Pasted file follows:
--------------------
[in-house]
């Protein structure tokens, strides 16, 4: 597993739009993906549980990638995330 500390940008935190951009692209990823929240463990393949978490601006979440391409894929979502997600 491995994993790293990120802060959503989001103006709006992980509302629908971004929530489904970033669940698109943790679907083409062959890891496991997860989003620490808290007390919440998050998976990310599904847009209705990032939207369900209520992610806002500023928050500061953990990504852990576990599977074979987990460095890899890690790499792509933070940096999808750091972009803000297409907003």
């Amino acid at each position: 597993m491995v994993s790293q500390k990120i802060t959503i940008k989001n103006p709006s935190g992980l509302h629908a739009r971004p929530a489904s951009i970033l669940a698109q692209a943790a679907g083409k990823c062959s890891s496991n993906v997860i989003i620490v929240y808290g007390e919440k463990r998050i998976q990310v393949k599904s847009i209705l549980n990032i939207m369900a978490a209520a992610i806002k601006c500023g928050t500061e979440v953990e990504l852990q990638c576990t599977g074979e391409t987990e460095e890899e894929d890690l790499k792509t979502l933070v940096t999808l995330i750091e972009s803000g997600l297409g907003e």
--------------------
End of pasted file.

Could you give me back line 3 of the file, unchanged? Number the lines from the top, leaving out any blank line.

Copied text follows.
């Amino acid at each position: 597993m491995v994993s790293q500390k990120i802060t959503i940008k989001n103006p709006s935190g992980l509302h629908a739009r971004p929530a489904s951009i970033l669940a698109q692209a943790a679907g083409k990823c062959s890891s496991n993906v997860i989003i620490v929240y808290g007390e919440k463990r998050i998976q990310v393949k599904s847009i209705l549980n990032i939207m369900a978490a209520a992610i806002k601006c500023g928050t500061e979440v953990e990504l852990q990638c576990t599977g074979e391409t987990e460095e890899e894929d890690l790499k792509t979502l933070v940096t999808l995330i750091e972009s803000g997600l297409g907003e």